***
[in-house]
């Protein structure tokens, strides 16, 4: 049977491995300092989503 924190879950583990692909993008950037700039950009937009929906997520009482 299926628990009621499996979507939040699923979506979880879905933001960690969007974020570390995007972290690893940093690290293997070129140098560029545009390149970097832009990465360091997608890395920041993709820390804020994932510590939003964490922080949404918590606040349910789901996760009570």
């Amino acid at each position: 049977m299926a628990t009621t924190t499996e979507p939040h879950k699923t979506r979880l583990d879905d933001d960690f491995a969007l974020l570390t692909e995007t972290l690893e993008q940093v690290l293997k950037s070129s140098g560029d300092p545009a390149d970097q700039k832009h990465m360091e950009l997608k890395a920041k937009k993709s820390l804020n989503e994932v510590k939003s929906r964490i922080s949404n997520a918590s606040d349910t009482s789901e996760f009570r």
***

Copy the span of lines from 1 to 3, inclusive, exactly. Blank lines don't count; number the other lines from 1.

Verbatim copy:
[in-house]
């Protein structure tokens, strides 16, 4: 049977491995300092989503 924190879950583990692909993008950037700039950009937009929906997520009482 299926628990009621499996979507939040699923979506979880879905933001960690969007974020570390995007972290690893940093690290293997070129140098560029545009390149970097832009990465360091997608890395920041993709820390804020994932510590939003964490922080949404918590606040349910789901996760009570």
């Amino acid at each position: 049977m299926a628990t009621t924190t499996e979507p939040h879950k699923t979506r979880l583990d879905d933001d960690f491995a969007l974020l570390t692909e995007t972290l690893e993008q940093v690290l293997k950037s070129s140098g560029d300092p545009a390149d970097q700039k832009h990465m360091e950009l997608k890395a920041k937009k993709s820390l804020n989503e994932v510590k939003s929906r964490i922080s949404n997520a918590s606040d349910t009482s789901e996760f009570r």